Elemental carbon, however, also reacts with water via the following relatively high gas producing reaction:
Both carbon monoxide and molecular hydrogen are potential fuels to be oxidized by or with nitrous oxide.
As identified in the above-identified parent patent application, Ser. No. 09/836,514, filed on Apr. 17, 2001, ammonium nitrate, in addition to having a relatively low cost, ready availability and high gas yield, will at high temperatures, e.g., temperatures of about 212° C. or more, decompose to produce water and additional nitrous oxide in accordance with the following idealized reaction:
As will be appreciated, such reaction has a relatively high molar ratio of products to reactants (3:1). Further, in such application as in the subject invention, the phase stability of an included ammonium nitrate is generally of no import as the ammonium nitrate is simply being decomposed.
Further, carbon monoxide, such as formed upon reaction of carbon with water, may react vigorously with nitrous oxide, in accordance with the following reaction:
In view of the above reactions (1) through (4), it can be seen that an elemental carbon-based system, particularly in combination with nitrous oxide and especially in further combination with ammonium nitrate, can be particularly attractive in inflatable restraint system inflator device applications.
Further, those skilled in the art and guided by the teachings herein provided will appreciate that inflator performance parameters such as rise rate, internal pressure and peak output pressure, for example, can desirably be controlled, at least in part, via design parameters such as particle size and load of elemental carbon therein contained, as well as the specific carbon containment method used and the presence or inclusion as well as amount and form of any booster material and ammonium nitrate, for example.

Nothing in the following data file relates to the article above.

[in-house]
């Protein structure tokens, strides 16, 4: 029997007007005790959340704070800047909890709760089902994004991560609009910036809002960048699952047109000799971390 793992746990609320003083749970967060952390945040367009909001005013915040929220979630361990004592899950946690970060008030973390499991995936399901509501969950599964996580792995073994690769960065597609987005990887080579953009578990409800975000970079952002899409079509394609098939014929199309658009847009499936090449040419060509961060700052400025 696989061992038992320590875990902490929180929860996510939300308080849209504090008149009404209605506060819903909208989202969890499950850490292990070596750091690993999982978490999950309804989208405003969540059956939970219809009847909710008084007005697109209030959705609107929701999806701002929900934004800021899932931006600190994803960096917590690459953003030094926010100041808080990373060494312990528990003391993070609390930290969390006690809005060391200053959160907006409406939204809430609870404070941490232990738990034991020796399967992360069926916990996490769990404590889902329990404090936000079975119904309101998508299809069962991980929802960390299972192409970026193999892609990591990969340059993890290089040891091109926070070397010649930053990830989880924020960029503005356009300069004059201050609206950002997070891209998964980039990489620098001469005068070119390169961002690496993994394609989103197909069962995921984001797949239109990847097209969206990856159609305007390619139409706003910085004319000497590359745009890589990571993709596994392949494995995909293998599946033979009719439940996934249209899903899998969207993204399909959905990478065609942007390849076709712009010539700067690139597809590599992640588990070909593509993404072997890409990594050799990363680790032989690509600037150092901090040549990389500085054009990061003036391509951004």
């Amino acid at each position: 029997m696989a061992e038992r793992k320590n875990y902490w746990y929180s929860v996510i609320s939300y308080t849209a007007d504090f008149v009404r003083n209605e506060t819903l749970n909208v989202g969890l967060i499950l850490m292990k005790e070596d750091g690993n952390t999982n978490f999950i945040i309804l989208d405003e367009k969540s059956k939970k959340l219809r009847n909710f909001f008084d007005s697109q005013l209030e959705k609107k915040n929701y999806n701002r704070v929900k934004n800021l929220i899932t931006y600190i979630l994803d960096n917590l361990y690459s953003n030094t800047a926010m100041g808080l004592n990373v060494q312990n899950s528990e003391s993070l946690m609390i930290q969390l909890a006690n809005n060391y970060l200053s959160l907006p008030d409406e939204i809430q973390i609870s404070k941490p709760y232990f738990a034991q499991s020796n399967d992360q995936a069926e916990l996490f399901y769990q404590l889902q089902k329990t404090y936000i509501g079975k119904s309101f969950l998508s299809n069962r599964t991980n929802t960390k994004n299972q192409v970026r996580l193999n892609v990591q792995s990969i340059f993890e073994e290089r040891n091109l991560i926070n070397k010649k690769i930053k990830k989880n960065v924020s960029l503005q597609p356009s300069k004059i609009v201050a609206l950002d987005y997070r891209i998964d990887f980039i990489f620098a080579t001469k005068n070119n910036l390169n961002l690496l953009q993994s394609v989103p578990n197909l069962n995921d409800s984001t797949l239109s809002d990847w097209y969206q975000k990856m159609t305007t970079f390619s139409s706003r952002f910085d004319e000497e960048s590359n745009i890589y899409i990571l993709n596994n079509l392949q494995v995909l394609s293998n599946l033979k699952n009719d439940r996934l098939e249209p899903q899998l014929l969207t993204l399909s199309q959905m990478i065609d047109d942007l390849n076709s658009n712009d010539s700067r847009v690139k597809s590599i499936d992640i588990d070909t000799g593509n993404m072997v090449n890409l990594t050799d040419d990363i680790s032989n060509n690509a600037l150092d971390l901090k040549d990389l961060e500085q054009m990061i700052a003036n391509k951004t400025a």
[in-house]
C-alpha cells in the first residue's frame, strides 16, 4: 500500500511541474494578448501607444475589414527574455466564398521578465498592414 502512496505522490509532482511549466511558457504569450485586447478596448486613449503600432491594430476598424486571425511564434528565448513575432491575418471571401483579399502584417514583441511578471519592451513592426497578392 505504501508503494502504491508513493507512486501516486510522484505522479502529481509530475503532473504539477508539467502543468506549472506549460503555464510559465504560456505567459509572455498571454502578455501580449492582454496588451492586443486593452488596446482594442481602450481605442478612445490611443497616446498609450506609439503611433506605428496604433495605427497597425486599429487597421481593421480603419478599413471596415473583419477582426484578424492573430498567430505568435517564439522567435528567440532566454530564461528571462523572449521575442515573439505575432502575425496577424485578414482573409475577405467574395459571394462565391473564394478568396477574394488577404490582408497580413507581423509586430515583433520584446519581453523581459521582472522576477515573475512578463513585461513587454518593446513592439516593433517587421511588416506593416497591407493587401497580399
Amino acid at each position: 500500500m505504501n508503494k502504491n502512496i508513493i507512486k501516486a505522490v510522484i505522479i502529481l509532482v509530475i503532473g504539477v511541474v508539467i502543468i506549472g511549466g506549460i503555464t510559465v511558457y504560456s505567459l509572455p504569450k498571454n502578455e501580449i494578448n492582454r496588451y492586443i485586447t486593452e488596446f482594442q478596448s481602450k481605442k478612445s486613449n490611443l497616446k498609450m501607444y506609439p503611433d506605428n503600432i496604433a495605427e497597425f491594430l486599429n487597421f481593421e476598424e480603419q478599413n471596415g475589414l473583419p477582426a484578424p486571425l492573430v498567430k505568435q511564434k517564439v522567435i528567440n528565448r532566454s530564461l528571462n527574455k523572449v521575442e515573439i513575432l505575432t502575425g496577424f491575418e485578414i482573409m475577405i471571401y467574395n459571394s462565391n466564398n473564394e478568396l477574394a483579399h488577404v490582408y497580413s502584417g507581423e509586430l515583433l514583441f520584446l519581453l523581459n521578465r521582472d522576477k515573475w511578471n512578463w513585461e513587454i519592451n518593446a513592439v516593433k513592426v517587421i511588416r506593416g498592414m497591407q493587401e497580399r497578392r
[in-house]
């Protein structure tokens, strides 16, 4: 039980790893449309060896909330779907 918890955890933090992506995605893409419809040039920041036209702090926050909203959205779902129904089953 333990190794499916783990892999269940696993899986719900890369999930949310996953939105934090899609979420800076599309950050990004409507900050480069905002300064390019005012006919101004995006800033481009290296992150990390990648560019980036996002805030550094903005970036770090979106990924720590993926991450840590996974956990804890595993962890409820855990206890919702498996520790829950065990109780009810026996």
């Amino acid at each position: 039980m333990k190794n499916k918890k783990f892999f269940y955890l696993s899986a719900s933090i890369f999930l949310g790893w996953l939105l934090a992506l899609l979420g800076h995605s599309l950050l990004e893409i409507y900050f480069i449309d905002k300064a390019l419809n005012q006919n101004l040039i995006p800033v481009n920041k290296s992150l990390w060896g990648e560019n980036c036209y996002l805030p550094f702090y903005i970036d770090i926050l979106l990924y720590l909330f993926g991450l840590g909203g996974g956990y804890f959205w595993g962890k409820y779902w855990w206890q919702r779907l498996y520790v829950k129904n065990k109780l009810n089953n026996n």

In operation such as upon the sensing of the occurrence of a collision, an electrical signal is sent to the initiator device 14. The initiator device 14 functions and when it is a pyrotechnic-containing initiator, discharges high temperature combustion products into the first container 16 and, more specifically, the contents 30 thereof and such as to cause the rupture or otherwise opening of the container 16 such as to place the container contents 30 in communication with the chamber contents 34.
At least a portion of the elemental carbon originally contained within the first container 16 will react with nitrous oxide originally contained within the first chamber 20 or otherwise react to form or produce gaseous inflation products. Additional gaseous inflation products may be formed or produced via the inclusion or presence of ammonium nitrate, water, and carbon dioxide, for example, such as may be supplied, formed or produced within certain preferred embodiments of inflator devices in accordance with the invention, as described above.
When the gas pressure within the first chamber 20 exceeds the structural capability of the burst disk 44, the disk ruptures of otherwise permits the passage of the inflation gas into the diffuser chamber 46 and thus allows this gaseous inflation medium to exit through the diffuser orifices or outlet openings 50 into an associated airbag assembly.
The present invention is described in further detail in connection with the following examples which illustrate or simulate various aspects involved in the practice of the invention. It is to be understood that all changes that come within the spirit of the invention are desired to be protected and thus the invention is not to be construed as limited by these examples.
In this Example, a test inflator similar in design to the inflator 10, as shown in FIG. 1, and sized for a passenger inflatable restraint device was used.